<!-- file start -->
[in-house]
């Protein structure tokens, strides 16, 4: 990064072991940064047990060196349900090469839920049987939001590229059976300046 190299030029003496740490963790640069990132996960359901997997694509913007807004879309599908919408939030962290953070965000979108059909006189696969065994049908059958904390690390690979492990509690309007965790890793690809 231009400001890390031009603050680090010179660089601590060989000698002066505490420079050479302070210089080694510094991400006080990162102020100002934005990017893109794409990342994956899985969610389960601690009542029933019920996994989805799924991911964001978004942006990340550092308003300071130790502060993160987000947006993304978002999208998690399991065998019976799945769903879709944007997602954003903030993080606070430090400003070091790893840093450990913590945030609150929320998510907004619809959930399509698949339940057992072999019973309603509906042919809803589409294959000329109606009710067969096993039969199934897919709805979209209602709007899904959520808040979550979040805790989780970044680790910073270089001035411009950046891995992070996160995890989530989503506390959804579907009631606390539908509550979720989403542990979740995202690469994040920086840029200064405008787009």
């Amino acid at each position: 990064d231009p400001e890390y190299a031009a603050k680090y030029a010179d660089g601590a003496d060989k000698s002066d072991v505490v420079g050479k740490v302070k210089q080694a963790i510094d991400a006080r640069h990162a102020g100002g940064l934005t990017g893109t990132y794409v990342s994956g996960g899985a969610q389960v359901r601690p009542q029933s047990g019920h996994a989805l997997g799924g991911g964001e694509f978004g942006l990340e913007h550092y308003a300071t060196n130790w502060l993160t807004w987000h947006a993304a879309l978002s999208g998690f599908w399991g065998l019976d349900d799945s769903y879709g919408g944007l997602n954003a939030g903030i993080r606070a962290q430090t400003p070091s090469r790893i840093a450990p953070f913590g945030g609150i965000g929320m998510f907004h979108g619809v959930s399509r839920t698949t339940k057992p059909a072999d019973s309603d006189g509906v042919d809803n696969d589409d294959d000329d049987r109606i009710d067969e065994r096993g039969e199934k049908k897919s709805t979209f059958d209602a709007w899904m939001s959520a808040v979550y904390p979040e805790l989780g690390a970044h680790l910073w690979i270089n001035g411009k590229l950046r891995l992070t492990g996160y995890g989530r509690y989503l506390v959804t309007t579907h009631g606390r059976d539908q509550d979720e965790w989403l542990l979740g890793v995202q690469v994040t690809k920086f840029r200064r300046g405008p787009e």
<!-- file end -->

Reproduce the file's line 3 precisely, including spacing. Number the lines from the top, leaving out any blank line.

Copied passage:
């Amino acid at each position: 990064d231009p400001e890390y190299a031009a603050k680090y030029a010179d660089g601590a003496d060989k000698s002066d072991v505490v420079g050479k740490v302070k210089q080694a963790i510094d991400a006080r640069h990162a102020g100002g940064l934005t990017g893109t990132y794409v990342s994956g996960g899985a969610q389960v359901r601690p009542q029933s047990g019920h996994a989805l997997g799924g991911g964001e694509f978004g942006l990340e913007h550092y308003a300071t060196n130790w502060l993160t807004w987000h947006a993304a879309l978002s999208g998690f599908w399991g065998l019976d349900d799945s769903y879709g919408g944007l997602n954003a939030g903030i993080r606070a962290q430090t400003p070091s090469r790893i840093a450990p953070f913590g945030g609150i965000g929320m998510f907004h979108g619809v959930s399509r839920t698949t339940k057992p059909a072999d019973s309603d006189g509906v042919d809803n696969d589409d294959d000329d049987r109606i009710d067969e065994r096993g039969e199934k049908k897919s709805t979209f059958d209602a709007w899904m939001s959520a808040v979550y904390p979040e805790l989780g690390a970044h680790l910073w690979i270089n001035g411009k590229l950046r891995l992070t492990g996160y995890g989530r509690y989503l506390v959804t309007t579907h009631g606390r059976d539908q509550d979720e965790w989403l542990l979740g890793v995202q690469v994040t690809k920086f840029r200064r300046g405008p787009e």